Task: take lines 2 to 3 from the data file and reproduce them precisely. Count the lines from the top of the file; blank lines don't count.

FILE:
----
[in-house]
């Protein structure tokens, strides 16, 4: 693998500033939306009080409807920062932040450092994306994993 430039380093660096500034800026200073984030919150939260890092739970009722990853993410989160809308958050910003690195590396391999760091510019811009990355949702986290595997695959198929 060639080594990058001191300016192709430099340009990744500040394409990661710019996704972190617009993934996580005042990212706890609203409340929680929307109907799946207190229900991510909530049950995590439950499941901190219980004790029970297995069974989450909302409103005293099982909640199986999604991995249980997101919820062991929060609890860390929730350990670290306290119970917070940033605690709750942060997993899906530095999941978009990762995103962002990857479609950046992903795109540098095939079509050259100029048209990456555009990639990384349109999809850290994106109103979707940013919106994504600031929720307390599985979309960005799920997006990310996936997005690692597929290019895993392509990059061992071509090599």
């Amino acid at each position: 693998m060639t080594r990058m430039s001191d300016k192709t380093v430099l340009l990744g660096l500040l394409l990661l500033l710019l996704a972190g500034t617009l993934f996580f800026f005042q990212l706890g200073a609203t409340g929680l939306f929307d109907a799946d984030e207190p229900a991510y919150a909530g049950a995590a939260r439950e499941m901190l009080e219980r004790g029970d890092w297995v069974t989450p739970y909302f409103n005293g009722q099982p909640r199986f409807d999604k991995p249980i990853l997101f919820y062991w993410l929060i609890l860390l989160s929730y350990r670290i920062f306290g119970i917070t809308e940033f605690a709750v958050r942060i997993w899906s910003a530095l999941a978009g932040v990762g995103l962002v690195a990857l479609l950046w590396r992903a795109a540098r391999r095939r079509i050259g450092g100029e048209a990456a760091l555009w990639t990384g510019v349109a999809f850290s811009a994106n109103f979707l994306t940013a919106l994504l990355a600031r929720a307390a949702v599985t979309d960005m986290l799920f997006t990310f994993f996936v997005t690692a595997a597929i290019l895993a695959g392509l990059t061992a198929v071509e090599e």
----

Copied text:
């Protein structure tokens, strides 16, 4: 693998500033939306009080409807920062932040450092994306994993 430039380093660096500034800026200073984030919150939260890092739970009722990853993410989160809308958050910003690195590396391999760091510019811009990355949702986290595997695959198929 060639080594990058001191300016192709430099340009990744500040394409990661710019996704972190617009993934996580005042990212706890609203409340929680929307109907799946207190229900991510909530049950995590439950499941901190219980004790029970297995069974989450909302409103005293099982909640199986999604991995249980997101919820062991929060609890860390929730350990670290306290119970917070940033605690709750942060997993899906530095999941978009990762995103962002990857479609950046992903795109540098095939079509050259100029048209990456555009990639990384349109999809850290994106109103979707940013919106994504600031929720307390599985979309960005799920997006990310996936997005690692597929290019895993392509990059061992071509090599």
């Amino acid at each position: 693998m060639t080594r990058m430039s001191d300016k192709t380093v430099l340009l990744g660096l500040l394409l990661l500033l710019l996704a972190g500034t617009l993934f996580f800026f005042q990212l706890g200073a609203t409340g929680l939306f929307d109907a799946d984030e207190p229900a991510y919150a909530g049950a995590a939260r439950e499941m901190l009080e219980r004790g029970d890092w297995v069974t989450p739970y909302f409103n005293g009722q099982p909640r199986f409807d999604k991995p249980i990853l997101f919820y062991w993410l929060i609890l860390l989160s929730y350990r670290i920062f306290g119970i917070t809308e940033f605690a709750v958050r942060i997993w899906s910003a530095l999941a978009g932040v990762g995103l962002v690195a990857l479609l950046w590396r992903a795109a540098r391999r095939r079509i050259g450092g100029e048209a990456a760091l555009w990639t990384g510019v349109a999809f850290s811009a994106n109103f979707l994306t940013a919106l994504l990355a600031r929720a307390a949702v599985t979309d960005m986290l799920f997006t990310f994993f996936v997005t690692a595997a597929i290019l895993a695959g392509l990059t061992a198929v071509e090599e």